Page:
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The Transit Connection

March 5, 2003 | By Kelly Thayer
Great Lakes Bulletin News Service

MLUI/Kelly Thayer
  Denver has gained thousands of new visitors, workers, and jobs since connecting its suburbs and downtown with electric light rail service

The rapid movement of people, goods, and ideas propels the economy more now than at any time in history. Commuters crisscross entire metropolitan areas, products pour across open borders, and information races instantaneously around the globe on the Internet.

In contrast to the warp speed of bytes and boxes, however, are the daily delays that millions of Americans face in snarled traffic. Like many across the country, Michigan’s residents and business leaders are recognizing that gridlock and road rage frustrate everyday life and constrict free-market momentum.

But unlike many places across the nation, Michigan and its communities have spent the last decade laying more pavement without providing more transportation choices, such as world-class bus and train services.

Other states, meanwhile, are diversifying their transportation portfolios with commuter rail, express buses, and other transit innovations. Their leaders see rapid transit as an opportunity to use tax dollars more flexibly and efficiently and to compete globally for business investment and top-flight employees.

National Comparison
Michigan transportation officials today readily declare the state a “national leader” in providing funds for buses and trains. But in New Economic Engine, the Michigan Land Use Institute and United Cerebral Palsy of Michigan find that the state ranks only average in funding public transit.

New Economic Engine ranks Michigan on a national scale by comparing its transit funding with that of its peers among the nation’s 10 most-populous states and with two of Michigan’s neighbors — Indiana and Wisconsin. Michigan comes in at sixth place out of the 12 states (see page 6). Meanwhile Detroit and Grand Rapids rate worse than average, ranking 13th and 16th, respectively, in a comparison of 22 metropolitan areas (see page 7).

Michigan and its major cities also fare among the worst in the nation in securing federal dollars available to construct and maintain public transit systems (see page 9). As a result, Washington D.C. sends back less than half of the transit taxes that Michigan residents pay every year to the federal government.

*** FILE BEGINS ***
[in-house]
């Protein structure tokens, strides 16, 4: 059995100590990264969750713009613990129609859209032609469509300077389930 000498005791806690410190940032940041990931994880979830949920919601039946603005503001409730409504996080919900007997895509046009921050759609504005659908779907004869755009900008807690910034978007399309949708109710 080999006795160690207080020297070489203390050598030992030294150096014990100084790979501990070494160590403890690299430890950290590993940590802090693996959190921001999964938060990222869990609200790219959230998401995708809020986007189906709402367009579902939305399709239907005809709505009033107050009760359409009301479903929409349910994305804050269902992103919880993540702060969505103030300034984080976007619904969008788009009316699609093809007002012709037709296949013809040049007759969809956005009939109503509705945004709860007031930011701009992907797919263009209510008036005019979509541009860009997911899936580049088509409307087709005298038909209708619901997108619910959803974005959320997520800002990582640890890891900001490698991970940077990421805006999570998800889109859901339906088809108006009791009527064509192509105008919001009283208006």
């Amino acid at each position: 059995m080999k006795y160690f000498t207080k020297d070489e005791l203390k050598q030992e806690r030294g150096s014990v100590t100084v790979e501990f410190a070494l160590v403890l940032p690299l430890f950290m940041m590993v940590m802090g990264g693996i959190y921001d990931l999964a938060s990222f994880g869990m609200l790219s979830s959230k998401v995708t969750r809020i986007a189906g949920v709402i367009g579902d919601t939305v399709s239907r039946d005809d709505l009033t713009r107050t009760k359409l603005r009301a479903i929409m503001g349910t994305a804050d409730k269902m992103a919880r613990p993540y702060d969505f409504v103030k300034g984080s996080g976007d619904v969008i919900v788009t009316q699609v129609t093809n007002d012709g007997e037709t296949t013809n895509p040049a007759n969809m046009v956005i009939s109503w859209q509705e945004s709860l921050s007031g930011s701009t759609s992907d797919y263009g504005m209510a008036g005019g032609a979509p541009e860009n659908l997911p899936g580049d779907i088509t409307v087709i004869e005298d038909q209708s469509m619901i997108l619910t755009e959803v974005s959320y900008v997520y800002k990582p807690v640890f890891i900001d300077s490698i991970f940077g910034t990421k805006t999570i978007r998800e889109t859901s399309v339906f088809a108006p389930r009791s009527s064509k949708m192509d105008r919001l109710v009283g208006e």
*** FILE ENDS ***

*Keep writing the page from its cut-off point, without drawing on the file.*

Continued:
Adding it all up, Michigan and its major cities fall well short of national leadership in a comparison of total transit system funding — local, state, and federal.        

Michigan can pull ahead, however, by maximizing current transit funding sources, identifying new ones, and increasing local and state cooperation. These are the tickets to building vibrant communities and competing successfully for workers, tourists, and commercial investment.

Only by putting commitment and creativity into funding transit can Michigan make good on an important goal that the state’s legislative and business leaders set in 2000. As described in a major policy report, the state aims to develop — within a decade — North America’s “premier integrated system of highways and public transit services.”

The state’s report recognizes that Michigan needs more effective and convenient transportation options to shift the economy into high gear. Its recommendations fail, however, to make transit a key part of Michigan’s transportation future.

Just as stocks balance bonds, public transit balances the risks of a highway-only transportation plan, which promotes long-distance living and forces people into cars for every household or business need. Adding first-rate transit to Michigan’s transportation future will create more opportunity for the state’s communities and their economies.

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